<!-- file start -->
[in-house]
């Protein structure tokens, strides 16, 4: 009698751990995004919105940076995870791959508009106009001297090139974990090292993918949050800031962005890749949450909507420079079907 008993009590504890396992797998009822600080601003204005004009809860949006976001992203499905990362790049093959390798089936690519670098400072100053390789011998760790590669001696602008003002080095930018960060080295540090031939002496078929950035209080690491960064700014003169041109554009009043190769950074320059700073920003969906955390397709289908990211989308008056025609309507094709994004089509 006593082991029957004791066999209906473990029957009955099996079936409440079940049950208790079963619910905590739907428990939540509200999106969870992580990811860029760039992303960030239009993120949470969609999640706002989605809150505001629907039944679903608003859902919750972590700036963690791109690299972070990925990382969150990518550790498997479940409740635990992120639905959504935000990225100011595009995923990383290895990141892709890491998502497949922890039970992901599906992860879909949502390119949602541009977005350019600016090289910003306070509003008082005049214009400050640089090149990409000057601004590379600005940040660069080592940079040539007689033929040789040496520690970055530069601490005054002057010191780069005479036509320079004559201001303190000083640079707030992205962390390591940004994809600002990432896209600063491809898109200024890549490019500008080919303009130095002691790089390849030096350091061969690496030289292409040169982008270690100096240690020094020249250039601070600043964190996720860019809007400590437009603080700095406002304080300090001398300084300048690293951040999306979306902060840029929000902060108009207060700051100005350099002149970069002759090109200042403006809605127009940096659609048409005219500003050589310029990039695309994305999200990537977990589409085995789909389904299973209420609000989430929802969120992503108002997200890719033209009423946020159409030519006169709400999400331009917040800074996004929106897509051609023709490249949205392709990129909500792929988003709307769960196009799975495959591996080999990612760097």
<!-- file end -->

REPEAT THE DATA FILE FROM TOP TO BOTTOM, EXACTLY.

[in-house]
């Protein structure tokens, strides 16, 4: 009698751990995004919105940076995870791959508009106009001297090139974990090292993918949050800031962005890749949450909507420079079907 008993009590504890396992797998009822600080601003204005004009809860949006976001992203499905990362790049093959390798089936690519670098400072100053390789011998760790590669001696602008003002080095930018960060080295540090031939002496078929950035209080690491960064700014003169041109554009009043190769950074320059700073920003969906955390397709289908990211989308008056025609309507094709994004089509 006593082991029957004791066999209906473990029957009955099996079936409440079940049950208790079963619910905590739907428990939540509200999106969870992580990811860029760039992303960030239009993120949470969609999640706002989605809150505001629907039944679903608003859902919750972590700036963690791109690299972070990925990382969150990518550790498997479940409740635990992120639905959504935000990225100011595009995923990383290895990141892709890491998502497949922890039970992901599906992860879909949502390119949602541009977005350019600016090289910003306070509003008082005049214009400050640089090149990409000057601004590379600005940040660069080592940079040539007689033929040789040496520690970055530069601490005054002057010191780069005479036509320079004559201001303190000083640079707030992205962390390591940004994809600002990432896209600063491809898109200024890549490019500008080919303009130095002691790089390849030096350091061969690496030289292409040169982008270690100096240690020094020249250039601070600043964190996720860019809007400590437009603080700095406002304080300090001398300084300048690293951040999306979306902060840029929000902060108009207060700051100005350099002149970069002759090109200042403006809605127009940096659609048409005219500003050589310029990039695309994305999200990537977990589409085995789909389904299973209420609000989430929802969120992503108002997200890719033209009423946020159409030519006169709400999400331009917040800074996004929106897509051609023709490249949205392709990129909500792929988003709307769960196009799975495959591996080999990612760097």